Satellite radar observation of large surface collapses induced by the 2017 North Korea nuclear test

Sci Rep. 2020 Oct 20;10(1):17833. doi: 10.1038/s41598-020-74957-2.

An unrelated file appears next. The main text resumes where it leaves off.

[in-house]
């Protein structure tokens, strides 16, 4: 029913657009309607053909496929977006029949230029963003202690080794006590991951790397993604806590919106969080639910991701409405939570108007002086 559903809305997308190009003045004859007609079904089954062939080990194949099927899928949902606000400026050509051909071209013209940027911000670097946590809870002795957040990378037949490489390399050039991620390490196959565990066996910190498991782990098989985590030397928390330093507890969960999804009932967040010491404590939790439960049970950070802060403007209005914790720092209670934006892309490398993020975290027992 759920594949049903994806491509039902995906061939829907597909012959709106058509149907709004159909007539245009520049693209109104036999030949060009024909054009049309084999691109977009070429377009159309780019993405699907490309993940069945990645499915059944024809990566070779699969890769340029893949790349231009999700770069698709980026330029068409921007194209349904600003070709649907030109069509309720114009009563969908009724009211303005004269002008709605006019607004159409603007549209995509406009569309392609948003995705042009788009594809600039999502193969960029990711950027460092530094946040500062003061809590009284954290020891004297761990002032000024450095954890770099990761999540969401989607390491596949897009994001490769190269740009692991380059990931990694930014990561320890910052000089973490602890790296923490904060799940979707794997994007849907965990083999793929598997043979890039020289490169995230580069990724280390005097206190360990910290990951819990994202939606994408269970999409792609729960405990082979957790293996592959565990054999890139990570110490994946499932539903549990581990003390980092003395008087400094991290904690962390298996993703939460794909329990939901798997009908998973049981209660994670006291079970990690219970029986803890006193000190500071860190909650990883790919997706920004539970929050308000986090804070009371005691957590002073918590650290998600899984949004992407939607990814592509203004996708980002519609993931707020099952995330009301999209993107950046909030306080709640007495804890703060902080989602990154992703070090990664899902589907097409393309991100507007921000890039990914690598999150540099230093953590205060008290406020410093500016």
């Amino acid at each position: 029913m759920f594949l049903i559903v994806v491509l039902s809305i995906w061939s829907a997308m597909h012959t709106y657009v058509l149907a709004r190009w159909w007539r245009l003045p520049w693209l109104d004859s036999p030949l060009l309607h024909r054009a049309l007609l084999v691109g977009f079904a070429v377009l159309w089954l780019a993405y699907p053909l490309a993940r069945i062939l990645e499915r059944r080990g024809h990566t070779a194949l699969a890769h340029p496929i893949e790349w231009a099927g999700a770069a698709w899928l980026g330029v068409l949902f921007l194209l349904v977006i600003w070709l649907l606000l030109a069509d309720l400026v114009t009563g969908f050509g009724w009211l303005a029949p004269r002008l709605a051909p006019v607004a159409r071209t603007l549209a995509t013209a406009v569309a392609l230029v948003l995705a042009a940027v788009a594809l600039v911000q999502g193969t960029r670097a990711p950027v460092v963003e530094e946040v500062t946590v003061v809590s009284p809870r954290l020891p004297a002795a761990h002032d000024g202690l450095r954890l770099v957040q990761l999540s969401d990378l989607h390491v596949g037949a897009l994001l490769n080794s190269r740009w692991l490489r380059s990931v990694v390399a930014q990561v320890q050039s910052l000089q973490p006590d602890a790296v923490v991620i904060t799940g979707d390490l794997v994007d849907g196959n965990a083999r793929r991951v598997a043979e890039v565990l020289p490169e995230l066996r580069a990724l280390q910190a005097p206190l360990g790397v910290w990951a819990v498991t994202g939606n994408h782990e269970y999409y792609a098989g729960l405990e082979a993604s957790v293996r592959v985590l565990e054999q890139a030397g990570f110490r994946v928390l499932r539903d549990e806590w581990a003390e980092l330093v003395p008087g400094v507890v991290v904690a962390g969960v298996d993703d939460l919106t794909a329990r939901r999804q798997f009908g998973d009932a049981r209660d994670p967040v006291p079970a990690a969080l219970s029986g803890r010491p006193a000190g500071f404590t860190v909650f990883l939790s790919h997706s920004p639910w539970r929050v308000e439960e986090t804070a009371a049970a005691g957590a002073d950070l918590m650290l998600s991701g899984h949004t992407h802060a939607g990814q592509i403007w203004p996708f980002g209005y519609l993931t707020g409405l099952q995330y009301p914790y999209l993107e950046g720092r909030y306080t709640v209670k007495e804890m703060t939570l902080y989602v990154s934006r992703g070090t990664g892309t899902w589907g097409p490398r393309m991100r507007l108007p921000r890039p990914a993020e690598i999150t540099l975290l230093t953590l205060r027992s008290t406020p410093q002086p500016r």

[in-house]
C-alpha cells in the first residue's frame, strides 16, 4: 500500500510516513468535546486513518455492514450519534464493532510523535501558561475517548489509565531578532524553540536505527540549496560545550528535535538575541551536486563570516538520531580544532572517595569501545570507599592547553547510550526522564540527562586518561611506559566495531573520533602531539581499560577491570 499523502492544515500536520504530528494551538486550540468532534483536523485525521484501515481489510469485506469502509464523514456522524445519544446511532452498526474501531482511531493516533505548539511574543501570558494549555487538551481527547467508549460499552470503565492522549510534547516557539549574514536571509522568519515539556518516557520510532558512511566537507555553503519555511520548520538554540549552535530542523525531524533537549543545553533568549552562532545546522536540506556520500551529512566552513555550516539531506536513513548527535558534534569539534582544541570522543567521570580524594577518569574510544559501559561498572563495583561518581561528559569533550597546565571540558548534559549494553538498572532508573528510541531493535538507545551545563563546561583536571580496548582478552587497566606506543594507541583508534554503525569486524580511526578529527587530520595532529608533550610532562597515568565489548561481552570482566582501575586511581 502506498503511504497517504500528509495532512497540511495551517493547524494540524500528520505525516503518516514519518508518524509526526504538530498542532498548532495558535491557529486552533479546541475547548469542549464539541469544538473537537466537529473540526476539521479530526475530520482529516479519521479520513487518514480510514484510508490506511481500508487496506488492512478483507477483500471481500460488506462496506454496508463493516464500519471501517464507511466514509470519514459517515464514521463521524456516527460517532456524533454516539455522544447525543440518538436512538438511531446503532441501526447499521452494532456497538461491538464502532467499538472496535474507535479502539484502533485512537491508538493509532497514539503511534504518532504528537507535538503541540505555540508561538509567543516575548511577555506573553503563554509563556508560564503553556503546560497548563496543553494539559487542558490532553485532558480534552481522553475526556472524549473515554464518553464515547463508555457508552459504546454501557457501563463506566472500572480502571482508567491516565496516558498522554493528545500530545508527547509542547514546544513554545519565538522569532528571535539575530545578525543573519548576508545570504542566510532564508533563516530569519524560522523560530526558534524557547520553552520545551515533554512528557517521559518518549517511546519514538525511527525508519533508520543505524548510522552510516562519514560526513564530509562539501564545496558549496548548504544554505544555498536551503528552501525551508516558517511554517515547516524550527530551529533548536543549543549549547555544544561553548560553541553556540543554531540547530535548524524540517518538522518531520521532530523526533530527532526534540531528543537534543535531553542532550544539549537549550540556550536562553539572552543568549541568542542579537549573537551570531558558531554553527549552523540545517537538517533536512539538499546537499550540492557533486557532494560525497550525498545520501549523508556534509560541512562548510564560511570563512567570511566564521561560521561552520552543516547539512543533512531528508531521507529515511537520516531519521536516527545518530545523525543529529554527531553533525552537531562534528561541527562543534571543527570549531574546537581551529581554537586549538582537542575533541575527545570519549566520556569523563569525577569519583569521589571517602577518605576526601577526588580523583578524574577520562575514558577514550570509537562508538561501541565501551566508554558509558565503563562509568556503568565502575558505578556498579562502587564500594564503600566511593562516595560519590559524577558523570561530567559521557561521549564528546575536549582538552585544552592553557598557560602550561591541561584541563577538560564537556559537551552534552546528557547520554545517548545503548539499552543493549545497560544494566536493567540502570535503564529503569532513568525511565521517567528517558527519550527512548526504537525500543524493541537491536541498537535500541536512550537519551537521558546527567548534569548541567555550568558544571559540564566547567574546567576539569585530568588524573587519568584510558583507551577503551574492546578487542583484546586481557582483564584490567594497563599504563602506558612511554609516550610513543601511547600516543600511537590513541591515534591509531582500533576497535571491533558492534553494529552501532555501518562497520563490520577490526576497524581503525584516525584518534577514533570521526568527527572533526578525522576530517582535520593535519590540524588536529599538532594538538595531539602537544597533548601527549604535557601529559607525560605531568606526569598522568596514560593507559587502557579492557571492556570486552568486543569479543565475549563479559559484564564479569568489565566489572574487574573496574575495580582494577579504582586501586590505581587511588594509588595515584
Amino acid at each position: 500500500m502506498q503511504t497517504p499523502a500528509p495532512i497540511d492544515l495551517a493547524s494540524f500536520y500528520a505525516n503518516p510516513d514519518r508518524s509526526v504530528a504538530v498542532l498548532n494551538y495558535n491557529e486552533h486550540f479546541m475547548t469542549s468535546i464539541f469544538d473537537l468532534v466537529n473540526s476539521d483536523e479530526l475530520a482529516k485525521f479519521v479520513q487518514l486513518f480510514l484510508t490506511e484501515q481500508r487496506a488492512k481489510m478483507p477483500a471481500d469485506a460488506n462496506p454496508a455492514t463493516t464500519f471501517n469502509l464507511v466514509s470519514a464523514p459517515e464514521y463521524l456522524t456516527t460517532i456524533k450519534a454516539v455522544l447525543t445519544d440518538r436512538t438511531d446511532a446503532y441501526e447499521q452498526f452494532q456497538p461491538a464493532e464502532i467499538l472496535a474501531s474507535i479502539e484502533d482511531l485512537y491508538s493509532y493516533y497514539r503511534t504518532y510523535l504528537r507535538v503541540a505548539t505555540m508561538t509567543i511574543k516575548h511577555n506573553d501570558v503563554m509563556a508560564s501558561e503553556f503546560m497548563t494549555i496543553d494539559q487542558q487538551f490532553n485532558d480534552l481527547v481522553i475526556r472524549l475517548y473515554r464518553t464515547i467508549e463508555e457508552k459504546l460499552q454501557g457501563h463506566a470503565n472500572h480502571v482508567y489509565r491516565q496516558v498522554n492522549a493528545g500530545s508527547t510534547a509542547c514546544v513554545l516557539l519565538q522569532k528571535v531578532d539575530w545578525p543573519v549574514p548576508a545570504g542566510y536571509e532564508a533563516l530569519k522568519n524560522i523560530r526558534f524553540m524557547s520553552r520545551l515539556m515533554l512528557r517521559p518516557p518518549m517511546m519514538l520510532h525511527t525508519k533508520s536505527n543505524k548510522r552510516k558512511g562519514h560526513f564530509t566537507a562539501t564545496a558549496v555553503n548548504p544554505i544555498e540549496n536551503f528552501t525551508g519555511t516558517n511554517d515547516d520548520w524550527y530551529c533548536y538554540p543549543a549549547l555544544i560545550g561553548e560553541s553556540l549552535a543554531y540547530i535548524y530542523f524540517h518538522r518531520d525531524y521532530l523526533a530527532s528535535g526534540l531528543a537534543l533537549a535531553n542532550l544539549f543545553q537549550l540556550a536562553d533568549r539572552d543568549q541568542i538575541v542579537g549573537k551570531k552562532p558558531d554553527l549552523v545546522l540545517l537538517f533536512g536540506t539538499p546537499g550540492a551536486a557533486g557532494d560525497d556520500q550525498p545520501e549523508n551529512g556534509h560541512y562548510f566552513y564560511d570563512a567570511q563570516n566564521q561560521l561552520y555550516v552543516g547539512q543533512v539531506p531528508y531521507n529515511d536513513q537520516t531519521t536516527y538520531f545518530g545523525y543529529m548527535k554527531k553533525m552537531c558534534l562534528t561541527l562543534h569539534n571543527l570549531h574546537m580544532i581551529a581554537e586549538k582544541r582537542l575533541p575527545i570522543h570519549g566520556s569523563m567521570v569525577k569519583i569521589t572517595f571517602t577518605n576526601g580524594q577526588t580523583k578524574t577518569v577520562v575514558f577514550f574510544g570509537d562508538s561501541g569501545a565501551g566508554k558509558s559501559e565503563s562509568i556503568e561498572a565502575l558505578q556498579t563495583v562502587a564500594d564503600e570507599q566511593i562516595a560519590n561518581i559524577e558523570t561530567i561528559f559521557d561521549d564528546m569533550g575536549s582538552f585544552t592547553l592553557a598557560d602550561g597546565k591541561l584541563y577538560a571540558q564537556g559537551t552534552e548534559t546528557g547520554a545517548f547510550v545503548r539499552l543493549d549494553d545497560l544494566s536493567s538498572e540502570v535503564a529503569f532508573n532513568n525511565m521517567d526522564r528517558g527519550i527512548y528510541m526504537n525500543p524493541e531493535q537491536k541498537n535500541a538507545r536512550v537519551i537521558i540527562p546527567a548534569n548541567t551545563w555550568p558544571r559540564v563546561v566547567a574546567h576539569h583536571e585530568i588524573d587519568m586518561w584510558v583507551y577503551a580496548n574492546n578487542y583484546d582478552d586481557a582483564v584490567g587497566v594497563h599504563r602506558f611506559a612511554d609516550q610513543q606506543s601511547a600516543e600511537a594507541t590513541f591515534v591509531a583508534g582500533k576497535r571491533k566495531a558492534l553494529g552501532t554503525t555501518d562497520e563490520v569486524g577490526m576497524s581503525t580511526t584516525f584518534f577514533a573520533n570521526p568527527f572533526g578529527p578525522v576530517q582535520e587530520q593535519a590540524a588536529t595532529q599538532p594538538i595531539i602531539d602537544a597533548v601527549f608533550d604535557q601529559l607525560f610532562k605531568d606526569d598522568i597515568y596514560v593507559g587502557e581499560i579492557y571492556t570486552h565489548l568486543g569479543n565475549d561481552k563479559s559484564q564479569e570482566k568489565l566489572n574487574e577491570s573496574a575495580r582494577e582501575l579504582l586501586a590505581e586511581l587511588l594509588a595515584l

The artificial earthquake of mb 6.1 related to the North Korea's sixth nuclear test occured at Mt. Mantap, North Korea on September 3, 2017. It was reported that a large and complex surface deformation was caused by the event. The surface deformation was composed of expansion of explosions, collapse, compaction and landslides. Since the precise vertical deformation measurement is very important to estimate the stability of the nuclear test facility, we retrieved a precise 3D surface deformation field and then decomposed the vertical deformation pattern from the 3D deformation. The measured maximum deformation was about - 491, - 343 and 166 cm with the measurement uncertainty of about 3.3, 4.1 and 2.7 cm in the east, north and up directions, respectively. The maximum horizontal deformation was approximately 515 cm. The horizontal deformation clearly showed a radial pattern because it was mainly caused by the explosions and landslides, while the vertical deformation displayed a rugged pattern because it was affected by the explosions, compaction and collapse. The collapse may seem to occur along the underground tunnels and at the test site's epicenter as well. Moreover, the severe collapse was observed westside from the epicenter of the sixth nuclear test, and it has a depth of about 68.6 cm on the area of 0.3765 km2. On the basis of our results including the shapes, locations and volume changes of the large collapse, evidently a new vital piece of information was obtained so that it could be used to interprete the sixth nuclear test more accurately.